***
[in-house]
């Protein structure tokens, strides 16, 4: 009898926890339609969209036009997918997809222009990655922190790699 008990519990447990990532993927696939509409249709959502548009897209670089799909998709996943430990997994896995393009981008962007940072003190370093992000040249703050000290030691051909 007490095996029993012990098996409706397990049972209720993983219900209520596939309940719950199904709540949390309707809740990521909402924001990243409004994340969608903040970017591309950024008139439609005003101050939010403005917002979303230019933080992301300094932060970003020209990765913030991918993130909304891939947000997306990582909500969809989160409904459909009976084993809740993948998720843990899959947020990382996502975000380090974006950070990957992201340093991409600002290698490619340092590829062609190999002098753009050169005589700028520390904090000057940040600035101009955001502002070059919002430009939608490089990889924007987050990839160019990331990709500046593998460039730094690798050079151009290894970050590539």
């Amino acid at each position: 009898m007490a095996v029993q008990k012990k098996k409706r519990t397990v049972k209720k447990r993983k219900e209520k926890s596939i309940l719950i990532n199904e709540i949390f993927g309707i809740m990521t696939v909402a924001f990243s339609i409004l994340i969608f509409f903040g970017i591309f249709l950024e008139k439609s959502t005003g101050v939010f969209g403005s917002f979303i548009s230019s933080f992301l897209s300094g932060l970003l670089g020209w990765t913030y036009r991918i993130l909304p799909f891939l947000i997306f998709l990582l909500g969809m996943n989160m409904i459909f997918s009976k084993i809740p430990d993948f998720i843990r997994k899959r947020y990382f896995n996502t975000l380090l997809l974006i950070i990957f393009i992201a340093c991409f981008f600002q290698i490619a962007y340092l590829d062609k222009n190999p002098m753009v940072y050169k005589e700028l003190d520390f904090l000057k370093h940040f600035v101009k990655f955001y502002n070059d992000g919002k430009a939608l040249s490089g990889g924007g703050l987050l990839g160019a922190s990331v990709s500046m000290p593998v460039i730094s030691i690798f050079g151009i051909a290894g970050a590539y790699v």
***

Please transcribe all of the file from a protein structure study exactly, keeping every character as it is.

[in-house]
């Protein structure tokens, strides 16, 4: 009898926890339609969209036009997918997809222009990655922190790699 008990519990447990990532993927696939509409249709959502548009897209670089799909998709996943430990997994896995393009981008962007940072003190370093992000040249703050000290030691051909 007490095996029993012990098996409706397990049972209720993983219900209520596939309940719950199904709540949390309707809740990521909402924001990243409004994340969608903040970017591309950024008139439609005003101050939010403005917002979303230019933080992301300094932060970003020209990765913030991918993130909304891939947000997306990582909500969809989160409904459909009976084993809740993948998720843990899959947020990382996502975000380090974006950070990957992201340093991409600002290698490619340092590829062609190999002098753009050169005589700028520390904090000057940040600035101009955001502002070059919002430009939608490089990889924007987050990839160019990331990709500046593998460039730094690798050079151009290894970050590539």
């Amino acid at each position: 009898m007490a095996v029993q008990k012990k098996k409706r519990t397990v049972k209720k447990r993983k219900e209520k926890s596939i309940l719950i990532n199904e709540i949390f993927g309707i809740m990521t696939v909402a924001f990243s339609i409004l994340i969608f509409f903040g970017i591309f249709l950024e008139k439609s959502t005003g101050v939010f969209g403005s917002f979303i548009s230019s933080f992301l897209s300094g932060l970003l670089g020209w990765t913030y036009r991918i993130l909304p799909f891939l947000i997306f998709l990582l909500g969809m996943n989160m409904i459909f997918s009976k084993i809740p430990d993948f998720i843990r997994k899959r947020y990382f896995n996502t975000l380090l997809l974006i950070i990957f393009i992201a340093c991409f981008f600002q290698i490619a962007y340092l590829d062609k222009n190999p002098m753009v940072y050169k005589e700028l003190d520390f904090l000057k370093h940040f600035v101009k990655f955001y502002n070059d992000g919002k430009a939608l040249s490089g990889g924007g703050l987050l990839g160019a922190s990331v990709s500046m000290p593998v460039i730094s030691i690798f050079g151009i051909a290894g970050a590539y790699v």